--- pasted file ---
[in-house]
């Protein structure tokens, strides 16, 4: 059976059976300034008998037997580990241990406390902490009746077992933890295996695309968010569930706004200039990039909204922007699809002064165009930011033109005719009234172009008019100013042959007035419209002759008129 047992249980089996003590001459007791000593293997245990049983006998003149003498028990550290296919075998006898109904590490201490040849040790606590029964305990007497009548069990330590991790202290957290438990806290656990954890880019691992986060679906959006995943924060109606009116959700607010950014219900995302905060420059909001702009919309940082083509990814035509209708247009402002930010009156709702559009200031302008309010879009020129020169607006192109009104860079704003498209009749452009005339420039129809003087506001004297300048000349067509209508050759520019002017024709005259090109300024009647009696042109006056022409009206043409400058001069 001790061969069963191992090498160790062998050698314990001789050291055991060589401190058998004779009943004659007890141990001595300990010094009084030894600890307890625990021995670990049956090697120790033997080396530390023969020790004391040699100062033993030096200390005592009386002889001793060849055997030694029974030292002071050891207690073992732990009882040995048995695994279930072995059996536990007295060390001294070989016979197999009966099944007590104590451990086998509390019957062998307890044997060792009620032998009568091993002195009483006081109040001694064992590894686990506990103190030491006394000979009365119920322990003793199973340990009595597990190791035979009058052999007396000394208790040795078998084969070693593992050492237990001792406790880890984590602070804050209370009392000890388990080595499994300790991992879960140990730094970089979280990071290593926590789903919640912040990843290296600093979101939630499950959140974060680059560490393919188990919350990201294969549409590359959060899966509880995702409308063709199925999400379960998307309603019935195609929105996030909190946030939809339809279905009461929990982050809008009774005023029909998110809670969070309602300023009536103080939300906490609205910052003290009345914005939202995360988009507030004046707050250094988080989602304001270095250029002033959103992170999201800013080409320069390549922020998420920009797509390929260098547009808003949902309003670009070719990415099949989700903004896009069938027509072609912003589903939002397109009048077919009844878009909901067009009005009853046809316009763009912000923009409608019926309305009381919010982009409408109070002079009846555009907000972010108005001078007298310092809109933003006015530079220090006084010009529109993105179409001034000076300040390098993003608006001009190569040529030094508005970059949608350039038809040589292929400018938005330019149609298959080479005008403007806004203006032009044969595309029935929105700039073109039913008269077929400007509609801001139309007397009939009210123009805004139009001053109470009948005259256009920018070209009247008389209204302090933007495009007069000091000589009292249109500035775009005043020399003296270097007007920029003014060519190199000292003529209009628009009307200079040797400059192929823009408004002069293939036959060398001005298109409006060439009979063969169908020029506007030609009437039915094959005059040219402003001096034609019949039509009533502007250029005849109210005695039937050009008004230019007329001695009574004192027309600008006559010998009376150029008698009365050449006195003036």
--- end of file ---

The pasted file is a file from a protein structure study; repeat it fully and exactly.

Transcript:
[in-house]
């Protein structure tokens, strides 16, 4: 059976059976300034008998037997580990241990406390902490009746077992933890295996695309968010569930706004200039990039909204922007699809002064165009930011033109005719009234172009008019100013042959007035419209002759008129 047992249980089996003590001459007791000593293997245990049983006998003149003498028990550290296919075998006898109904590490201490040849040790606590029964305990007497009548069990330590991790202290957290438990806290656990954890880019691992986060679906959006995943924060109606009116959700607010950014219900995302905060420059909001702009919309940082083509990814035509209708247009402002930010009156709702559009200031302008309010879009020129020169607006192109009104860079704003498209009749452009005339420039129809003087506001004297300048000349067509209508050759520019002017024709005259090109300024009647009696042109006056022409009206043409400058001069 001790061969069963191992090498160790062998050698314990001789050291055991060589401190058998004779009943004659007890141990001595300990010094009084030894600890307890625990021995670990049956090697120790033997080396530390023969020790004391040699100062033993030096200390005592009386002889001793060849055997030694029974030292002071050891207690073992732990009882040995048995695994279930072995059996536990007295060390001294070989016979197999009966099944007590104590451990086998509390019957062998307890044997060792009620032998009568091993002195009483006081109040001694064992590894686990506990103190030491006394000979009365119920322990003793199973340990009595597990190791035979009058052999007396000394208790040795078998084969070693593992050492237990001792406790880890984590602070804050209370009392000890388990080595499994300790991992879960140990730094970089979280990071290593926590789903919640912040990843290296600093979101939630499950959140974060680059560490393919188990919350990201294969549409590359959060899966509880995702409308063709199925999400379960998307309603019935195609929105996030909190946030939809339809279905009461929990982050809008009774005023029909998110809670969070309602300023009536103080939300906490609205910052003290009345914005939202995360988009507030004046707050250094988080989602304001270095250029002033959103992170999201800013080409320069390549922020998420920009797509390929260098547009808003949902309003670009070719990415099949989700903004896009069938027509072609912003589903939002397109009048077919009844878009909901067009009005009853046809316009763009912000923009409608019926309305009381919010982009409408109070002079009846555009907000972010108005001078007298310092809109933003006015530079220090006084010009529109993105179409001034000076300040390098993003608006001009190569040529030094508005970059949608350039038809040589292929400018938005330019149609298959080479005008403007806004203006032009044969595309029935929105700039073109039913008269077929400007509609801001139309007397009939009210123009805004139009001053109470009948005259256009920018070209009247008389209204302090933007495009007069000091000589009292249109500035775009005043020399003296270097007007920029003014060519190199000292003529209009628009009307200079040797400059192929823009408004002069293939036959060398001005298109409006060439009979063969169908020029506007030609009437039915094959005059040219402003001096034609019949039509009533502007250029005849109210005695039937050009008004230019007329001695009574004192027309600008006559010998009376150029008698009365050449006195003036």